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Has Comcast bet against technology?

IN FORGING HIS media empire Rupert Murdoch never worried much about whether he was spending too much money. He thought it mattered more what businesses he was building. Such as, in 1989, a cash-haemorrhaging satellite broadcaster in Britain called Sky Television. Decades later Brian Roberts, chief executive of Comcast, an American pay-TV giant, proved Mr Murdoch right again. In October he completed a deal to buy Sky, a successor to Sky Television, for £30.6bn ($40bn).

Mr Roberts is also testing the wisdom of profligate spending with his deal. In buying Sky he is taking Comcast into Britain, Italy and Germany, adding 24m customers and $20bn a year in revenue (including Sky, Comcast has a total of 54m customers and $110bn in annual revenues). Critics say he massively overpaid for an antiquated technology at a time when internet video is the future. Four months on Mr Roberts has not articulated a grand strategy for the purchase. Comcast’s shares are trading at over 10% below what even some bears think is their fair value.

Investors may be discounting Mr Roberts too steeply. He has a similar record to Mr Murdoch of striking expensive deals that later look astute. First, he made a modest regional cable business he took over from his father, Ralph, into a media behemoth. In 2002 Comcast took over AT&T’s broadband business and improved its margins. Then came his acquisition of NBCUniversal, a TV network and film studio, at a valuation of $30bn, which some analysts found laughably high. Now it could not be had for twice that price.

Mr Roberts has bought Sky for a hefty premium over what Sky’s management team recently deemed it to be worth: in December 2016 they agreed to sell to Mr Murdoch’s Fox, a minority stakeholder, for £10.75 a share. Comcast paid £17.28, about 10% more than the final bid from Fox (which was backed by Disney, which is acquiring much of Fox). Yet Mr Roberts has become even more confident that his purchase of Sky is a good decision. “I believe we have more long-term opportunities than we originally conceived,” he says.

The bears think Mr Roberts is wrong for several reasons. The most obvious is the continuing ascent of Netflix, which gives customers in Europe a cheaper option for TV and films; in Britain, for example, Netflix has about as many customers—close to 10m—as Sky has satellite customers. Yet unlike in America, Europe’s pay-TV market has room to grow even as Netflix expands. Just one in three homes in Sky’s markets has pay-TV, compared with nearly 80% in America. Italy and Germany are growth markets. Pay-TV is also much less expensive in Europe. New Street Research, a research firm, predicts Sky will add 2.6m of the 78m available homes by 2023.

Another reason for wariness is that Sky could lose much of its best content, making it harder to add pay-TV customers. That is because AT&T, owner of HBO and Warner Bros, and Disney could pull their films and TV shows by 2021 as they launch their own mini-Netflixes—or because Comcast is a competitor. But that understates the value to those firms of Sky’s distribution platform, argues Claire Enders of Enders Analysis in London. From it they can sell their new services to 24m customers.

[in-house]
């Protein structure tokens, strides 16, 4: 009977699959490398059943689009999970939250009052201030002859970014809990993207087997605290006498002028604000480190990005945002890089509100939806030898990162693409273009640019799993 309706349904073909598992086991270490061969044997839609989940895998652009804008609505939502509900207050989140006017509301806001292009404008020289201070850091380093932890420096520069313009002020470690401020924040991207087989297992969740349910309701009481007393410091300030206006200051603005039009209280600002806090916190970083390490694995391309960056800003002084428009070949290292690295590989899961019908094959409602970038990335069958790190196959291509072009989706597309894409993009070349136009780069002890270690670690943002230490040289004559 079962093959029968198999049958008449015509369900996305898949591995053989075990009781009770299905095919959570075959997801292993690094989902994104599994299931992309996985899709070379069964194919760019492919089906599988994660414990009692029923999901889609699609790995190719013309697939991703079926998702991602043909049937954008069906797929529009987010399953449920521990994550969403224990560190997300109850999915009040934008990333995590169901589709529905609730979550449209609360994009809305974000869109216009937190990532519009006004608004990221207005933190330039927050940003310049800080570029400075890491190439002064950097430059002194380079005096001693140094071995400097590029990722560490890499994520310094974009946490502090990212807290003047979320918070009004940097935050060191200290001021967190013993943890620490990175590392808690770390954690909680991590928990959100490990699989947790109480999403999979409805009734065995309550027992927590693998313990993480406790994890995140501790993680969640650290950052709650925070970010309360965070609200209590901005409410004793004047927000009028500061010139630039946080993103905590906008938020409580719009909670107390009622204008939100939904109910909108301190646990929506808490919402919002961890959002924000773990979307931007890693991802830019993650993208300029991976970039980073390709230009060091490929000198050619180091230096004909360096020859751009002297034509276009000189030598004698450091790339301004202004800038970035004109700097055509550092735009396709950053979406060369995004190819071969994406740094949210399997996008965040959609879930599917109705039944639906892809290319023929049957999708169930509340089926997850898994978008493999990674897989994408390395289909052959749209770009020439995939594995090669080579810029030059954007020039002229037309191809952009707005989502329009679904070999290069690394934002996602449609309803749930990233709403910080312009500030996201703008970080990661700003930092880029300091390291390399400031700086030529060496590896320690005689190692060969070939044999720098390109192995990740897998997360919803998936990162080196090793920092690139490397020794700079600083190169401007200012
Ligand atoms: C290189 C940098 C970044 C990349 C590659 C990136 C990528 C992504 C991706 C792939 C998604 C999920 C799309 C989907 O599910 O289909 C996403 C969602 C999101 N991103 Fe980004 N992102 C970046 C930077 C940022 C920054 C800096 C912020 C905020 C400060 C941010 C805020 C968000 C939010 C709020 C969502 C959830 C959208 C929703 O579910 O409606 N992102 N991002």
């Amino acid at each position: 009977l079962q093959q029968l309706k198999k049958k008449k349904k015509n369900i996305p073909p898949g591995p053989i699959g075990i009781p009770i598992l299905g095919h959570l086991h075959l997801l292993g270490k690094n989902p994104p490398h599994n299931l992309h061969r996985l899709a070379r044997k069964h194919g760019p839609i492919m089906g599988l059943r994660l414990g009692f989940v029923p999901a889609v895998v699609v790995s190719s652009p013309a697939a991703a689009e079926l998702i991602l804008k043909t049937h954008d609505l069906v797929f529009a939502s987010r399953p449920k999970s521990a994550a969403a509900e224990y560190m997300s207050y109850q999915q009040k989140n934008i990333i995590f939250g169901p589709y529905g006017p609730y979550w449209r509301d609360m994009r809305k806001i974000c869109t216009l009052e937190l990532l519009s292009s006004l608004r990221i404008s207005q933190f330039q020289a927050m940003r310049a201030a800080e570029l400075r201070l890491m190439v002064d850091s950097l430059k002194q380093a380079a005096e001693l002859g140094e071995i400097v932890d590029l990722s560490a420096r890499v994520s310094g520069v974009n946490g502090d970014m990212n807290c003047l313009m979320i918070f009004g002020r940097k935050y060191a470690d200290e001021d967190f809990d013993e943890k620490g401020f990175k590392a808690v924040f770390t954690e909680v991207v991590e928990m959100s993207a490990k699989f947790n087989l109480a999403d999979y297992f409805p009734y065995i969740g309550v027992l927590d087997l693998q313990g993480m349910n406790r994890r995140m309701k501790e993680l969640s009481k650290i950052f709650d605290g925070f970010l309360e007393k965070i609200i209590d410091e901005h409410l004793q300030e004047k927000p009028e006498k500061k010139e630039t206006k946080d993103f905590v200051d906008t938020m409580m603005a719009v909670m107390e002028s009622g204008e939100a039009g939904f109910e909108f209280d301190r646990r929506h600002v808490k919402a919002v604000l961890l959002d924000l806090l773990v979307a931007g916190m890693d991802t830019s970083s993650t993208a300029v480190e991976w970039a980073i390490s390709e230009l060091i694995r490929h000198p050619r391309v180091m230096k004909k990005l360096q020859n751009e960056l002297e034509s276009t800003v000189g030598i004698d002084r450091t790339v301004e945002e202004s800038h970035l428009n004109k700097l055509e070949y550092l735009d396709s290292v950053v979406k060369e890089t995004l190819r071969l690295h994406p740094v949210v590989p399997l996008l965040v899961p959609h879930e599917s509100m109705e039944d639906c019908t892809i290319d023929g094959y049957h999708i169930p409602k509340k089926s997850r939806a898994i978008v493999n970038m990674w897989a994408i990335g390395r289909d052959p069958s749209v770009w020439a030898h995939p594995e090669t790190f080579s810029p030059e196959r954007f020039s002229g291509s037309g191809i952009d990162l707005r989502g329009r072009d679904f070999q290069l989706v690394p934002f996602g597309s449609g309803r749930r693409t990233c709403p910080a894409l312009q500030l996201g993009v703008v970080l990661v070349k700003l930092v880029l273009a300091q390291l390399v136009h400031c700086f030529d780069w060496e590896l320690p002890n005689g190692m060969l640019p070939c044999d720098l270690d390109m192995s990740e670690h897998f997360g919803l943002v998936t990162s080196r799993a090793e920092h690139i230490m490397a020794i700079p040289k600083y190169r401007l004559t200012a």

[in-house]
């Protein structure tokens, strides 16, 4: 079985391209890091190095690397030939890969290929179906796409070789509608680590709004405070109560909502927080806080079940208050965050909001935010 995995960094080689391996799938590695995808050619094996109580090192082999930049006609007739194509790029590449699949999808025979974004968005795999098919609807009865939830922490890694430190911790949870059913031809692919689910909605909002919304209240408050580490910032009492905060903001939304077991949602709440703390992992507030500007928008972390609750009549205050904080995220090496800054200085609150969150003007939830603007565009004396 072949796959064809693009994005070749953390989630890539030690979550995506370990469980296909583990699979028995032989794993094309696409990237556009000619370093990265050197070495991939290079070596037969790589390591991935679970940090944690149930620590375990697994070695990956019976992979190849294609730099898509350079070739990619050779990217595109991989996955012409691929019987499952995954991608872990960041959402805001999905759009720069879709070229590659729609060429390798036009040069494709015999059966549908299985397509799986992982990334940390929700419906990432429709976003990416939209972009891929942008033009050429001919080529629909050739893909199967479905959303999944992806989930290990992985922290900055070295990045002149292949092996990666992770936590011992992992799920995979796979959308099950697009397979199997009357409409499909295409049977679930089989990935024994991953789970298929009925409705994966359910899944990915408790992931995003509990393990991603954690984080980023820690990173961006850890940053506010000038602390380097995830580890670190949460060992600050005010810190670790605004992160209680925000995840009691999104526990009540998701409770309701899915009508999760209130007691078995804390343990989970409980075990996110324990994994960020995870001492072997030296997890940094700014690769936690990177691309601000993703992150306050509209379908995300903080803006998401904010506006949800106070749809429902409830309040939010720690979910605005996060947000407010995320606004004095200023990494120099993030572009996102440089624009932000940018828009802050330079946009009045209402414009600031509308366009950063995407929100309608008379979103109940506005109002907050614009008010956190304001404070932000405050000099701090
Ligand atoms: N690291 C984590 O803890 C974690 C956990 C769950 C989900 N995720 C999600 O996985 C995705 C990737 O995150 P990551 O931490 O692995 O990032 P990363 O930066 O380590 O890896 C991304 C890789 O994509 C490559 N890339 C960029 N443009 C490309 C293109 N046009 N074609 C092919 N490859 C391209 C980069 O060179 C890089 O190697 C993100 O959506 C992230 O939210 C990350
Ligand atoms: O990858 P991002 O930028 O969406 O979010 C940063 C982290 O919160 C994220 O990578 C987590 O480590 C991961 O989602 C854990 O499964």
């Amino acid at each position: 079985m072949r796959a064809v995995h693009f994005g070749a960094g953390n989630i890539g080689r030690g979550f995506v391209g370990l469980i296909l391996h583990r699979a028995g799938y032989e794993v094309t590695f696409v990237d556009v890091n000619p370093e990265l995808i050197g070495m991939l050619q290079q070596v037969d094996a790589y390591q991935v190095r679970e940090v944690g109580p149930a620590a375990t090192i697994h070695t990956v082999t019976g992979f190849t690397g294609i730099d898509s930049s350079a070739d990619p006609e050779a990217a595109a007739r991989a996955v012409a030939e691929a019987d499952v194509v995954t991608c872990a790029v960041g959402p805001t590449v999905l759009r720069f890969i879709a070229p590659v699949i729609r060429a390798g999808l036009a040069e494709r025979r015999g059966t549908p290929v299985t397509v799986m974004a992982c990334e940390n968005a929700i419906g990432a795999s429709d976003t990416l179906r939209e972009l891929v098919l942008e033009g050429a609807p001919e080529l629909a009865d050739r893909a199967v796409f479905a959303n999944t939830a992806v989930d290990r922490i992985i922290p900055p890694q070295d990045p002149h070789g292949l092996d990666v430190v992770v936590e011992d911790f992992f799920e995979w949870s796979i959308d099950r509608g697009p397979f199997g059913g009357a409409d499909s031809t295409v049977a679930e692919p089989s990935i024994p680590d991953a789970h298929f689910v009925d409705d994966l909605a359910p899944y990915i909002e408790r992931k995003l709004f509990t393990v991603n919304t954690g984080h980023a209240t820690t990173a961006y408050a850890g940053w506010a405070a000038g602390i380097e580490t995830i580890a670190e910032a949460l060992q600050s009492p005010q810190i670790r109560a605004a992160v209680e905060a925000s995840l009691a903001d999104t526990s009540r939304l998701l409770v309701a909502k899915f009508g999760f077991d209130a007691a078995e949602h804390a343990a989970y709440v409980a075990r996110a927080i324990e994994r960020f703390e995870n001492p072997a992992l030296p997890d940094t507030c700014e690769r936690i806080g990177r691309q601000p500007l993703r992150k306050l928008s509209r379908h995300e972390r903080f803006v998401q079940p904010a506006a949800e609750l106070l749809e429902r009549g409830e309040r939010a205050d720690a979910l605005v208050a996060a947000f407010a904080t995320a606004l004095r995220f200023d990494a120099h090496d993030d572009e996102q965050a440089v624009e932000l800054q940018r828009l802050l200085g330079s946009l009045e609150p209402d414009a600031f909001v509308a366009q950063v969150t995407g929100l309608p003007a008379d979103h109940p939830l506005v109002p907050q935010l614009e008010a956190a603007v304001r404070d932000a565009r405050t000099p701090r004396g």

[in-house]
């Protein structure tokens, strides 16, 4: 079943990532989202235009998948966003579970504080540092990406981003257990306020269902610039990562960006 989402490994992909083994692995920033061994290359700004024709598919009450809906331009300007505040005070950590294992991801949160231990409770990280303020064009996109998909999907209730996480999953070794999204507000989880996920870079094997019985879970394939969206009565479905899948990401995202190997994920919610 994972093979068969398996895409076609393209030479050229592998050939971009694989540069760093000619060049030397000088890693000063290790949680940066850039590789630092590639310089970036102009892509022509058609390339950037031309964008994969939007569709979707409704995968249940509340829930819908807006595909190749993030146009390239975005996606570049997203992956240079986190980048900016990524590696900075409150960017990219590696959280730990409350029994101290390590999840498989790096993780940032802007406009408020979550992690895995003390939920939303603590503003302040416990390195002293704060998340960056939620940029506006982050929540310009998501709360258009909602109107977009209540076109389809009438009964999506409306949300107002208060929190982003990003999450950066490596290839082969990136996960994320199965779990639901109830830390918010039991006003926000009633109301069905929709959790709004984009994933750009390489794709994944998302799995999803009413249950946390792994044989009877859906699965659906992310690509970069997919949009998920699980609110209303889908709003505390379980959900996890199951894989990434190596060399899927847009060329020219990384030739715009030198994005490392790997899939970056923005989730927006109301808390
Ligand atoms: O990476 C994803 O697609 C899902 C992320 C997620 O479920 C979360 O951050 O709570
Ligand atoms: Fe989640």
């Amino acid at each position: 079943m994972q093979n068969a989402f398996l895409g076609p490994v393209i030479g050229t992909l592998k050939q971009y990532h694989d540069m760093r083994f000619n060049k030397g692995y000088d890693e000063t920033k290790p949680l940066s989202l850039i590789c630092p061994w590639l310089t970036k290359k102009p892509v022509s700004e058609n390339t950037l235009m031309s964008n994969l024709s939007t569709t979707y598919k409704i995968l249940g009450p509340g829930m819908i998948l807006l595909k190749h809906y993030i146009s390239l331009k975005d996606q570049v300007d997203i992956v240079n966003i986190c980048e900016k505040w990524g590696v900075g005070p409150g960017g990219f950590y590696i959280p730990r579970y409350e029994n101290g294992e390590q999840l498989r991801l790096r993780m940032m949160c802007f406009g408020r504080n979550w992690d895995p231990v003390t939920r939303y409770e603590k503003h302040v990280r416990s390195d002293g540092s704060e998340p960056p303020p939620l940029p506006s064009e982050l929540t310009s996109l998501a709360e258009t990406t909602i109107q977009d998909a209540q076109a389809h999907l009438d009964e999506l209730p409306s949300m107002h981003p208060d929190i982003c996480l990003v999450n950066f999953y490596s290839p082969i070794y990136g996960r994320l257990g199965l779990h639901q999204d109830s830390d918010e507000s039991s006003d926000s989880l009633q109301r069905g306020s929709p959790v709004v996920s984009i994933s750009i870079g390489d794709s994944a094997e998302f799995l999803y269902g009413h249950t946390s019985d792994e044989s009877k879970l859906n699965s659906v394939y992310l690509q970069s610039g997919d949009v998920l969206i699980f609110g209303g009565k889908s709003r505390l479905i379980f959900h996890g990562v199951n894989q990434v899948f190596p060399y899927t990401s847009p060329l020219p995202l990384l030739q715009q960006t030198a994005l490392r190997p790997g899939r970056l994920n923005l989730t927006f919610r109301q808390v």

Comcast also has leverage for its negotiations with Disney in the shape of its 30% stake in Hulu, an internet-video service with 25m subscribers. Disney will own 60% of Hulu after its Fox deal closes, and may want Comcast out. If Sky loses valuable content licences, it will invest more in original European productions to attract subscribers. It can also count on content from Comcast’s subsidiary, NBCUniversal.

As for Sky’s main technology, to some analysts Comcast’s purchase resembles AT&T’s acquisition in 2015 of DirecTV, a satellite provider in America (also formerly owned by Mr Murdoch) that has lost nearly 2m of its 21m customers in less than two years. Sky has been losing satellite customers in Britain (see chart). Craig Moffett of MoffettNathanson, a research firm in New York, argues that Sky will be a write-off within a decade. He says that it represents a massive bet against advancing technology.

But that understates Sky’s investments in tech beyond the satellite kind, and its diversification under Jeremy Darroch, its boss, and James Murdoch, its former chairman. Sky is a leading seller of broadband in Britain, despite having to pay BT, a competitor, for the “last mile” of connection to the home. Its business is estimated to have gross margins of 50%. Sky also built Now TV, an internet-video service that gives users customised options. NBCUniversal will incorporate technology from Now TV into an ad-supported video service that Comcast will distribute free of charge to its pay-TV customers in America and Europe.

Last but not least, Comcast-watchers worry about football. Sky has top-flight football rights, such as the Premier League in Britain, a huge draw for customers. But these are put up for sale every three years, and would become more expensive if a new competitor, like Amazon or Facebook, bid. Yet the tech giants have yet to show real interest in sports rights, and it may be years before they can reliably deliver live events to millions of viewers concurrently. Britain is short on high-speed fibre connections. Mr Darroch says if he tried to deliver Sky Sports entirely over Britain’s broadband infrastructure, “it would simply crash”.

It would be a more exciting gamble if Comcast took on Netflix directly in its markets. But Comcast wins in more boring ways. Chasing Netflix is “a fool’s game”, says Barry Diller, boss of IAC/InterActiveCorp, a media and internet firm in New York. Mr Roberts is ambitious, Mr Diller adds, but he is no fool.

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